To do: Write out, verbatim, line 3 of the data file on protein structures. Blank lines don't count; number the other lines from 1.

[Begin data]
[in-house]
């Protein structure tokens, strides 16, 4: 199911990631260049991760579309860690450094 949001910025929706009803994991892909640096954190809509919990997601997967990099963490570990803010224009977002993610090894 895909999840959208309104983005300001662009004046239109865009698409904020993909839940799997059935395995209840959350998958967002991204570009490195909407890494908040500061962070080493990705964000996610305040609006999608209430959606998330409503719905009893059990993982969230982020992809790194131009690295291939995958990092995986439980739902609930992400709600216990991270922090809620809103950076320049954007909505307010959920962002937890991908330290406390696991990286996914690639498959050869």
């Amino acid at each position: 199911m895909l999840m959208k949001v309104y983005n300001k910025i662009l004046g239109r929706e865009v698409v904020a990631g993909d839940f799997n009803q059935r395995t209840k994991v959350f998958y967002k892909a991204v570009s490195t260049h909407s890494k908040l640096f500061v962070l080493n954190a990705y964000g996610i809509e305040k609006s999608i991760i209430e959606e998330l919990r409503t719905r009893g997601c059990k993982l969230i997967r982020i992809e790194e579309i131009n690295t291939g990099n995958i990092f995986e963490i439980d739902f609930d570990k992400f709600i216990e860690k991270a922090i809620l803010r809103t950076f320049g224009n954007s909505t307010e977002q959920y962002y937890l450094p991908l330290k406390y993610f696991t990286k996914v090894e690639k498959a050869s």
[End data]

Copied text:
């Amino acid at each position: 199911m895909l999840m959208k949001v309104y983005n300001k910025i662009l004046g239109r929706e865009v698409v904020a990631g993909d839940f799997n009803q059935r395995t209840k994991v959350f998958y967002k892909a991204v570009s490195t260049h909407s890494k908040l640096f500061v962070l080493n954190a990705y964000g996610i809509e305040k609006s999608i991760i209430e959606e998330l919990r409503t719905r009893g997601c059990k993982l969230i997967r982020i992809e790194e579309i131009n690295t291939g990099n995958i990092f995986e963490i439980d739902f609930d570990k992400f709600i216990e860690k991270a922090i809620l803010r809103t950076f320049g224009n954007s909505t307010e977002q959920y962002y937890l450094p991908l330290k406390y993610f696991t990286k996914v090894e690639k498959a050869s």